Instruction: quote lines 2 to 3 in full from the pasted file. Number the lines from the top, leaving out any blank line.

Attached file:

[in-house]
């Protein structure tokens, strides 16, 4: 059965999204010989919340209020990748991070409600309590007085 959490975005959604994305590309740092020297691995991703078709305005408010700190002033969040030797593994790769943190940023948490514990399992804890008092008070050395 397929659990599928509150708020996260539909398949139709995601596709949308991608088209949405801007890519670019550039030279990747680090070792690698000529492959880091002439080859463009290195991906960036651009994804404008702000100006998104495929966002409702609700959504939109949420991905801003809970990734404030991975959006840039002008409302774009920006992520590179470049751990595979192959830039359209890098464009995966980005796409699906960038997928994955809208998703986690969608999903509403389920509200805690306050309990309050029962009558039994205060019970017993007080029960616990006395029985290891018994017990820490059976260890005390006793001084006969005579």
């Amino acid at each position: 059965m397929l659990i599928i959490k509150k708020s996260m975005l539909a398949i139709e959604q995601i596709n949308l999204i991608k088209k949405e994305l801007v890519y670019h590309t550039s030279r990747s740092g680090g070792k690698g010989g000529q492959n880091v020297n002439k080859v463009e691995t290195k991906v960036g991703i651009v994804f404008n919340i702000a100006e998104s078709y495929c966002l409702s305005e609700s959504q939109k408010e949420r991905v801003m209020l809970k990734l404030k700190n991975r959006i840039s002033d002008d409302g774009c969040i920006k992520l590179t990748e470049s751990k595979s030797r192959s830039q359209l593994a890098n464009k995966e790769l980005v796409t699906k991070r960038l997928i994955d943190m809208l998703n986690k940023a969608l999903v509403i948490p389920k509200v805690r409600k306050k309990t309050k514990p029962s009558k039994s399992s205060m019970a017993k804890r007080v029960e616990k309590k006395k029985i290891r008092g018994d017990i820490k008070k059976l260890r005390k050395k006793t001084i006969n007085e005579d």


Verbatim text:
């Protein structure tokens, strides 16, 4: 059965999204010989919340209020990748991070409600309590007085 959490975005959604994305590309740092020297691995991703078709305005408010700190002033969040030797593994790769943190940023948490514990399992804890008092008070050395 397929659990599928509150708020996260539909398949139709995601596709949308991608088209949405801007890519670019550039030279990747680090070792690698000529492959880091002439080859463009290195991906960036651009994804404008702000100006998104495929966002409702609700959504939109949420991905801003809970990734404030991975959006840039002008409302774009920006992520590179470049751990595979192959830039359209890098464009995966980005796409699906960038997928994955809208998703986690969608999903509403389920509200805690306050309990309050029962009558039994205060019970017993007080029960616990006395029985290891018994017990820490059976260890005390006793001084006969005579």
């Amino acid at each position: 059965m397929l659990i599928i959490k509150k708020s996260m975005l539909a398949i139709e959604q995601i596709n949308l999204i991608k088209k949405e994305l801007v890519y670019h590309t550039s030279r990747s740092g680090g070792k690698g010989g000529q492959n880091v020297n002439k080859v463009e691995t290195k991906v960036g991703i651009v994804f404008n919340i702000a100006e998104s078709y495929c966002l409702s305005e609700s959504q939109k408010e949420r991905v801003m209020l809970k990734l404030k700190n991975r959006i840039s002033d002008d409302g774009c969040i920006k992520l590179t990748e470049s751990k595979s030797r192959s830039q359209l593994a890098n464009k995966e790769l980005v796409t699906k991070r960038l997928i994955d943190m809208l998703n986690k940023a969608l999903v509403i948490p389920k509200v805690r409600k306050k309990t309050k514990p029962s009558k039994s399992s205060m019970a017993k804890r007080v029960e616990k309590k006395k029985i290891r008092g018994d017990i820490k008070k059976l260890r005390k050395k006793t001084i006969n007085e005579d």